Bond University
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Abstract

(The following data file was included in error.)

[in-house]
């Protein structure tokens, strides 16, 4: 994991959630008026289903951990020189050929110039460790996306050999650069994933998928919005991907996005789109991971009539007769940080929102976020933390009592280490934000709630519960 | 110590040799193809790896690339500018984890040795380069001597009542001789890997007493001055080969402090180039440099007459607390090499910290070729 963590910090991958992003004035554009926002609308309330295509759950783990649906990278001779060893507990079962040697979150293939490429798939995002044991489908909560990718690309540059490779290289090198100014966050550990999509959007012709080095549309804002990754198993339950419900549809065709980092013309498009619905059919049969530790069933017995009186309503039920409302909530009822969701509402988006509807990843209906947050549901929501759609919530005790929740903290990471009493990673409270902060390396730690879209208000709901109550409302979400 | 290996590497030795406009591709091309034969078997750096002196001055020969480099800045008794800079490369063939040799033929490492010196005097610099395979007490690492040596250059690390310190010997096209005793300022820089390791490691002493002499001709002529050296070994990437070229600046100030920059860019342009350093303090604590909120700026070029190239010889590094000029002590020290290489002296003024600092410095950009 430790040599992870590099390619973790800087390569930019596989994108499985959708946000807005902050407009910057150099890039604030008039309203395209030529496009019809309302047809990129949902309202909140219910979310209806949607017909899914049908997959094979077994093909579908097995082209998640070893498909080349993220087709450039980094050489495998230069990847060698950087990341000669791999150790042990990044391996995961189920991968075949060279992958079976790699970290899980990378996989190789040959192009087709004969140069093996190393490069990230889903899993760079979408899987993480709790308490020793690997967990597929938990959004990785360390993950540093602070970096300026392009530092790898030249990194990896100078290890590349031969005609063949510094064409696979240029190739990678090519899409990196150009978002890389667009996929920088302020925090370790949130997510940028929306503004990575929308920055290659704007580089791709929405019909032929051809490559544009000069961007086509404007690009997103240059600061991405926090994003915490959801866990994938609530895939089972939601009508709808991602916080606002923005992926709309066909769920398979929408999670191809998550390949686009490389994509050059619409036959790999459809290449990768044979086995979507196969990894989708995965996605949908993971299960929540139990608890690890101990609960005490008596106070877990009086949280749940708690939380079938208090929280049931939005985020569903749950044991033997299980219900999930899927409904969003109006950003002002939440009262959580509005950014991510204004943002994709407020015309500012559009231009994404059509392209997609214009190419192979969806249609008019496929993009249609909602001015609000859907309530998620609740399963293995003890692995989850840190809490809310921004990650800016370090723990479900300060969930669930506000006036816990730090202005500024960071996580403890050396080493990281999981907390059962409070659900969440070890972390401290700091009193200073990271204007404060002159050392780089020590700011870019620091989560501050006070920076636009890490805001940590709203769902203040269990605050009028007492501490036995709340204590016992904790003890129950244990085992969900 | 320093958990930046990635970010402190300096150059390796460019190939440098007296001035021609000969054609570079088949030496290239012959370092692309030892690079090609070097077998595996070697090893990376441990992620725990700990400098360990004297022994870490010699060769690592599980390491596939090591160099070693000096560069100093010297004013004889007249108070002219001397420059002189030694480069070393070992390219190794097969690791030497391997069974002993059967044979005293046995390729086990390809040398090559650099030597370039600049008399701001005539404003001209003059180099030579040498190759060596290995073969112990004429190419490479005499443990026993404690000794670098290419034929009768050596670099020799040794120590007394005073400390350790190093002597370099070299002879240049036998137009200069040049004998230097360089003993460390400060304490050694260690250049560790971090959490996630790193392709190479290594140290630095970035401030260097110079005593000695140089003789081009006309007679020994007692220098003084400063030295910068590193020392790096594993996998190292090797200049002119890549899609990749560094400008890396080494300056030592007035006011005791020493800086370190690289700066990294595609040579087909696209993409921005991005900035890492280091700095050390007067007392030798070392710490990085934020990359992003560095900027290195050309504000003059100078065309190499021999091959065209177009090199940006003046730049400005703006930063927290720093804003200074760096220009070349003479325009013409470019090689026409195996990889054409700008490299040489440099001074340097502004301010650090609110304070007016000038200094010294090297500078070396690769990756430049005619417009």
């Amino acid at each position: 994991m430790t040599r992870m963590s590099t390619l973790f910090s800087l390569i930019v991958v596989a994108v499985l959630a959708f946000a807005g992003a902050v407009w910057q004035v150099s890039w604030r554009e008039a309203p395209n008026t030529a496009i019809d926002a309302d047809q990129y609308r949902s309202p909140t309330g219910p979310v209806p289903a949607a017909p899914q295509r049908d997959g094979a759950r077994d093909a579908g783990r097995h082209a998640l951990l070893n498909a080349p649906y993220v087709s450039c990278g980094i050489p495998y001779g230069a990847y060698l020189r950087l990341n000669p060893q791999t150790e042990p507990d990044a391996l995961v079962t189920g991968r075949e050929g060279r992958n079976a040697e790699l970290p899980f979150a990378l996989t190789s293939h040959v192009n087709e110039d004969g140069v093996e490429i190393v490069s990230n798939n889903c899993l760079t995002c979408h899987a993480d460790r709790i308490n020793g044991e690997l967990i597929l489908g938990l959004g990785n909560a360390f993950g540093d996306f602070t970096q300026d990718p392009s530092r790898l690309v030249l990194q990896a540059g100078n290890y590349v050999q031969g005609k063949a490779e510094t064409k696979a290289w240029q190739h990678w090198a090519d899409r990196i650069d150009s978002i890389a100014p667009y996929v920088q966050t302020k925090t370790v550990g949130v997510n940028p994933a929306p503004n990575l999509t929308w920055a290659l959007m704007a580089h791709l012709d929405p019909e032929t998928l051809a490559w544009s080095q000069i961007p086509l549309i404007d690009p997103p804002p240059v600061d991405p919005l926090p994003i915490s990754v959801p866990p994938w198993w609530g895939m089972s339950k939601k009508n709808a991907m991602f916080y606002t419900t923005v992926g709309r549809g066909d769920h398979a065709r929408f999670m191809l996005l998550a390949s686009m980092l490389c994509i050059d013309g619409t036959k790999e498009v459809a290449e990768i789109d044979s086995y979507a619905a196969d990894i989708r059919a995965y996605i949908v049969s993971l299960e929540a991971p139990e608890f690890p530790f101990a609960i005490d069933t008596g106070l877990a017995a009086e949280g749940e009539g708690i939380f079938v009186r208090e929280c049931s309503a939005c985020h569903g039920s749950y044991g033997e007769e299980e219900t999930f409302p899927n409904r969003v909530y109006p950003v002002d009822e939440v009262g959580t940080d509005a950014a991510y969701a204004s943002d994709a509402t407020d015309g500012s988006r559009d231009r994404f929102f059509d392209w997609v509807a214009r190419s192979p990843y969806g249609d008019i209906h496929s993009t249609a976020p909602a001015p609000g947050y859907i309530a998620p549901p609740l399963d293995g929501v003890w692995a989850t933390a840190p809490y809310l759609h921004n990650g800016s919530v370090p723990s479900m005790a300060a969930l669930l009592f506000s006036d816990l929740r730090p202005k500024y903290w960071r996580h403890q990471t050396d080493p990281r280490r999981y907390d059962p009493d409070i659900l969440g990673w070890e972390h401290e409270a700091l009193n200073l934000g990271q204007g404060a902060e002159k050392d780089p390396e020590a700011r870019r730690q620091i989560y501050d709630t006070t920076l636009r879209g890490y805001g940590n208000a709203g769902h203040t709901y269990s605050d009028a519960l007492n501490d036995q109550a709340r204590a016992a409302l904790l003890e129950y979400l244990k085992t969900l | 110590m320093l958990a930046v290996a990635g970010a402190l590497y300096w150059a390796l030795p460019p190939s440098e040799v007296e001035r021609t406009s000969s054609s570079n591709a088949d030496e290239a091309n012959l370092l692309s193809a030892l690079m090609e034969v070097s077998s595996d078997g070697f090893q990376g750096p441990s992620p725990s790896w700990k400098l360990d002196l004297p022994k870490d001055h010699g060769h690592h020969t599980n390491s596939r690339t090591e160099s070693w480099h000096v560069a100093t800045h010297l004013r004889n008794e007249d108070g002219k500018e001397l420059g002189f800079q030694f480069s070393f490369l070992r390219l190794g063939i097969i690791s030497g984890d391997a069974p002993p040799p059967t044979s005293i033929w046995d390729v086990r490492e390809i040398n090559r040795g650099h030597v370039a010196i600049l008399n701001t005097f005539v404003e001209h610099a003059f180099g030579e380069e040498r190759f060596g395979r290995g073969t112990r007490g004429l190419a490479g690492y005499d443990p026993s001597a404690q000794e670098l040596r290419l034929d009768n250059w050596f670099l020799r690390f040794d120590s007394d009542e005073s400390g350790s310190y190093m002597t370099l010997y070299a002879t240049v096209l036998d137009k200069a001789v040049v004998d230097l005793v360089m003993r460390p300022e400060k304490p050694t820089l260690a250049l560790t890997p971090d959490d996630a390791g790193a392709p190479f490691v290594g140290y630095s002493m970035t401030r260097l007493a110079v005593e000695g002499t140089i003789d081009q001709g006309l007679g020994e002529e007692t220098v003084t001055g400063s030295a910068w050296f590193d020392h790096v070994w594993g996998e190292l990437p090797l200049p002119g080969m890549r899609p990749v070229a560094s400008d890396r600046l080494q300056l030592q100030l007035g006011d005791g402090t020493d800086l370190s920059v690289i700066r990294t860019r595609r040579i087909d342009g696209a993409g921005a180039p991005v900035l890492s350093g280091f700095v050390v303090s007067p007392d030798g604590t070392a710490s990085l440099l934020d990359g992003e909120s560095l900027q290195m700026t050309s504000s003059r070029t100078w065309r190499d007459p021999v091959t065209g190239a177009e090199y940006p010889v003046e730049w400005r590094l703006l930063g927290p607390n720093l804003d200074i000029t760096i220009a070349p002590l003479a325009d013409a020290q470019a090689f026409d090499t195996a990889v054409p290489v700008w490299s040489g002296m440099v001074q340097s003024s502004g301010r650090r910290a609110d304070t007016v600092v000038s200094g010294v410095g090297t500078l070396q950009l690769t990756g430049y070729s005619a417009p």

Indigenous peoples in Australia are notably disadvantaged in the higher education context. The tertiary education sector must act constructively to increase participation rates and promote successful outcomes for Indigenous students. The Indigenisation of curriculum is a key means by which culturally competent and socially just education programs may be developed. In the legal education context, the incorporation of Indigenous-related content opens an avenue of critique of the Australian legal system and its differential impacts on Australia’s First Peoples. In this article, we review literature relating to the Indigenisation of curricula in four areas; Indigenous issues, Indigenous perspectives, Indigenous law and Indigenous law students. Following this review, we present the findings of our exploratory study, which investigated the extent to which Indigenous-related content and perspectives are incorporated into the XXXX curriculum. We represent the Indigenisation of the curriculum as a key means of broadening the scope of student enquiry, and reinforcing the centrality of justice in teaching and learning about the law.

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